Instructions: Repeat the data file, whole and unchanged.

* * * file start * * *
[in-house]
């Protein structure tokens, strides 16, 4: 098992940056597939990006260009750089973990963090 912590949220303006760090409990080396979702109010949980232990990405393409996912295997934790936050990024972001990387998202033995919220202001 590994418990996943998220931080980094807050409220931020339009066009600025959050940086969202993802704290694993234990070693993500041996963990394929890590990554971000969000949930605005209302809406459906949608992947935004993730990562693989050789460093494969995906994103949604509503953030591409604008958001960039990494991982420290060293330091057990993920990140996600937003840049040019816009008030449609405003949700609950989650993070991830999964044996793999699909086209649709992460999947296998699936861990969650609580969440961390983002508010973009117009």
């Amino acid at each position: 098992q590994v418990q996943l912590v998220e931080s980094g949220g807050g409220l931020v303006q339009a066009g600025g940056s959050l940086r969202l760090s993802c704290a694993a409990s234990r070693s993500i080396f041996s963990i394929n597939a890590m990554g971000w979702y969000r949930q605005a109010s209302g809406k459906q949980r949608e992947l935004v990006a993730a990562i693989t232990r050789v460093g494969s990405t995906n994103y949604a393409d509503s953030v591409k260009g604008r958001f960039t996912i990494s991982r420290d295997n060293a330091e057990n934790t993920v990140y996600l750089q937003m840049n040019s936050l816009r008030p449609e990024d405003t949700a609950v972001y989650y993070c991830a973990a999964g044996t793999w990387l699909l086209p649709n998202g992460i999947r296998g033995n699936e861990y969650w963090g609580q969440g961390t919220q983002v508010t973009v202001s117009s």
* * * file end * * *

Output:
[in-house]
């Protein structure tokens, strides 16, 4: 098992940056597939990006260009750089973990963090 912590949220303006760090409990080396979702109010949980232990990405393409996912295997934790936050990024972001990387998202033995919220202001 590994418990996943998220931080980094807050409220931020339009066009600025959050940086969202993802704290694993234990070693993500041996963990394929890590990554971000969000949930605005209302809406459906949608992947935004993730990562693989050789460093494969995906994103949604509503953030591409604008958001960039990494991982420290060293330091057990993920990140996600937003840049040019816009008030449609405003949700609950989650993070991830999964044996793999699909086209649709992460999947296998699936861990969650609580969440961390983002508010973009117009």
């Amino acid at each position: 098992q590994v418990q996943l912590v998220e931080s980094g949220g807050g409220l931020v303006q339009a066009g600025g940056s959050l940086r969202l760090s993802c704290a694993a409990s234990r070693s993500i080396f041996s963990i394929n597939a890590m990554g971000w979702y969000r949930q605005a109010s209302g809406k459906q949980r949608e992947l935004v990006a993730a990562i693989t232990r050789v460093g494969s990405t995906n994103y949604a393409d509503s953030v591409k260009g604008r958001f960039t996912i990494s991982r420290d295997n060293a330091e057990n934790t993920v990140y996600l750089q937003m840049n040019s936050l816009r008030p449609e990024d405003t949700a609950v972001y989650y993070c991830a973990a999964g044996t793999w990387l699909l086209p649709n998202g992460i999947r296998g033995n699936e861990y969650w963090g609580q969440g961390t919220q983002v508010t973009v202001s117009s």